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CAP vote indicates failure to address key challenges

24 January 2013

CAP vote indicates failure to address key challenges

Proposed changes to the Common Agricultural Policy passed by MEPs threaten to undo previous reforms that uncoupled payments from production and moved farmers closer to the marketplace, whilst doing nothing to address the challenges of food security, James Nicholson MEP, European Conservatives and Reformists group agriculture spokesman, said today.

Proposed changes to the Common Agricultural Policy passed by MEPs threaten to undo previous reforms that uncoupled payments from production and moved farmers closer to the marketplace, whilst doing nothing to address the challenges of food security, James Nicholson MEP, European Conservatives and Reformists group agriculture spokesman, said today.

The parliament’s agriculture committee has held a two day voting session to determine its position on the significant reforms which, for the first time under the Lisbon Treaty, MEPs will have co-decision powers over.

Whilst the adopted changes made the ‘greening’ obligations (such as setting aside land and compulsory crop diversification) on farmers much more flexible than the original commission proposal, other positions adopted by the parliament will significantly undermine the development of a competitive, efficient and market-facing European agricultural industry.

The proposed extension of the use of intervention in the marketplace could lead to the return of food mountains that caused the CAP to be parodied in the past. The continuation of quotas for production in the sugar and wine sectors along with the introduction of an additional quota for milk undermine previous reforms and cause uncertainty for farmers planning for the end of the quota regimes. These reforms would also allow Producer Organisations sweeping powers to control production and to impose rules and payments on farmers who aren’t even their members, significantly undermining efficient and independent farmers. The Committee also wants to exempt agriculture from EU competition rules.

Up to 15 percent of the payments can now be put towards ‘coupled’ payments. Use of this tool has the potential to reward farmers for goods that the market may not need, whilst undermining the level playing field for farmers in different member states.

The committee also delivered a poor deal for new EU Member States by failing to support equal payments across the Single Market whilst supporting the commission proposal to cap payments to large farmers which will significantly affect both the United Kingdom and the Czech Republic.

The proposals will move to a vote of the full parliament.

Speaking after the vote, James Nicholson said:

“Whilst the changes made to the greening proposals are positive and go some way to addressing the unworkable proposals from the European Commission, they still are a long way away from the greening that the ECR group would like to see. The CAP should be environmentally-friendly, but this greening should build on existing measures available in rural development programmes and not targeted at competitive and efficient farms which are helping to meet growing demand.”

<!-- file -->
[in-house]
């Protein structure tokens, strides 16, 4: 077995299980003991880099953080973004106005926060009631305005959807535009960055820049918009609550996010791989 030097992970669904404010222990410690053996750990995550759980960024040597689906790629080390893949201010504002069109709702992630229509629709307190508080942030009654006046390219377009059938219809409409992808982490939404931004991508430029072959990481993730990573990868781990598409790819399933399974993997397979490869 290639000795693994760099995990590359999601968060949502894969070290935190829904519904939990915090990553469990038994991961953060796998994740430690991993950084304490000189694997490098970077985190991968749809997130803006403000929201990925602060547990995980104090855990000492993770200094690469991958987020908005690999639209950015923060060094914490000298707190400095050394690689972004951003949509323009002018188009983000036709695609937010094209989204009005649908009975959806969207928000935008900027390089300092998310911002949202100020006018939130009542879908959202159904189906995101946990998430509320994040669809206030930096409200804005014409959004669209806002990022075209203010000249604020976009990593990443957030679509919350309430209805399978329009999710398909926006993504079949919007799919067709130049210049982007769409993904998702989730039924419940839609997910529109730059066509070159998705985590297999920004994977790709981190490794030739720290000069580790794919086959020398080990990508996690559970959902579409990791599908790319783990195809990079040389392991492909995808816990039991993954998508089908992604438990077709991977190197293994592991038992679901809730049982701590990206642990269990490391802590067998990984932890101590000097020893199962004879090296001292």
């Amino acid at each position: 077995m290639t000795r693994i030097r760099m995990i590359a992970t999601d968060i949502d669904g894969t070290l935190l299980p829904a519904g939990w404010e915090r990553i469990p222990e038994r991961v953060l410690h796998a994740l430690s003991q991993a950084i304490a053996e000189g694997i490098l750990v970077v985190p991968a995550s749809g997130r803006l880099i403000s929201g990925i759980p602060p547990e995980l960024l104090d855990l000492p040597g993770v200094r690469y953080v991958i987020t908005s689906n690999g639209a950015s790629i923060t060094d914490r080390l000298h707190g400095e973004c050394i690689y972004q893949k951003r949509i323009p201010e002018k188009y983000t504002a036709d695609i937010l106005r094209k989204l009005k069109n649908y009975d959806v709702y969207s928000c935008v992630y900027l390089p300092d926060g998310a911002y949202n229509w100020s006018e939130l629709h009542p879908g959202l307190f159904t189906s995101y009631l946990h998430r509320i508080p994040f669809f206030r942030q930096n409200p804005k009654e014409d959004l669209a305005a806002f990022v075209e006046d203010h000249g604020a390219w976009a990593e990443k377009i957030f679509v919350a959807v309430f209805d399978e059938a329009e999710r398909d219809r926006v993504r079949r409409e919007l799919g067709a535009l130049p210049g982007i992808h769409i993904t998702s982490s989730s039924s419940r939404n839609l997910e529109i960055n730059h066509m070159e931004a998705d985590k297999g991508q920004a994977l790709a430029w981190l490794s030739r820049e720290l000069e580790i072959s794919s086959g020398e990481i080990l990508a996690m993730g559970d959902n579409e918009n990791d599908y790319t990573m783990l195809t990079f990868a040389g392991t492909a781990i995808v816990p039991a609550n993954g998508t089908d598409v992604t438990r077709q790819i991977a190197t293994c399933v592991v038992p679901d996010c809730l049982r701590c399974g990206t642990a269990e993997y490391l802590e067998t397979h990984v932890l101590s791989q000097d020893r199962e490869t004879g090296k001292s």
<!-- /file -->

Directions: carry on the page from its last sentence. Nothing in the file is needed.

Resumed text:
“If the Agriculture committee’s position is upheld then European agriculture will regress a decade to the times of taxpayers’ money being used to buy up agricultural products that consumers do not need. In these days of concerning food security we need for our farmers to be able to farm the marketplace, not the subsidy. We certainly do not want farmers to be dictated to by Producer Organisations that they have not signed up to.

“These reforms do nothing to assist European farmers who need to become more efficient, not less.

“This vote is likely to harm farmers in a competitive global environment, to waste taxpayer money, to push up food prices, and to diminish the environmental stewardship role that farming plays.

“While some parts of the vote were disappointing, the ECR group helped to make positive improvements in some areas. However, this is not the end of the road and as the legislative process evolves, we intend to continue to work towards our objectives of securing a Common Agricultural policy which delivers for both farmers and consumers.”

Speaking regarding the lack of equal payments provisions, ECR Polish Vice-President of the Agriculture committee, Janusz Wojciechowski, said:

“Unfortunately, the equalisation of direct payment for farmers of new member states was rejected because of insufficient support from the largest political groups in the parliament. I appealed to my Polish colleagues from the EPP and the Socialists to influence and persuade their groups to support the amendment aimed at the full equalisation of direct payments to farmers, but unfortunately without success. Polish MEPs from the EPP and Socialists group failed to persuade their colleagues to vote in favour in this regard.

“We will not cease in our efforts. The ECR Group will resume its efforts to equalise the direct payments to farmers at the plenary.”

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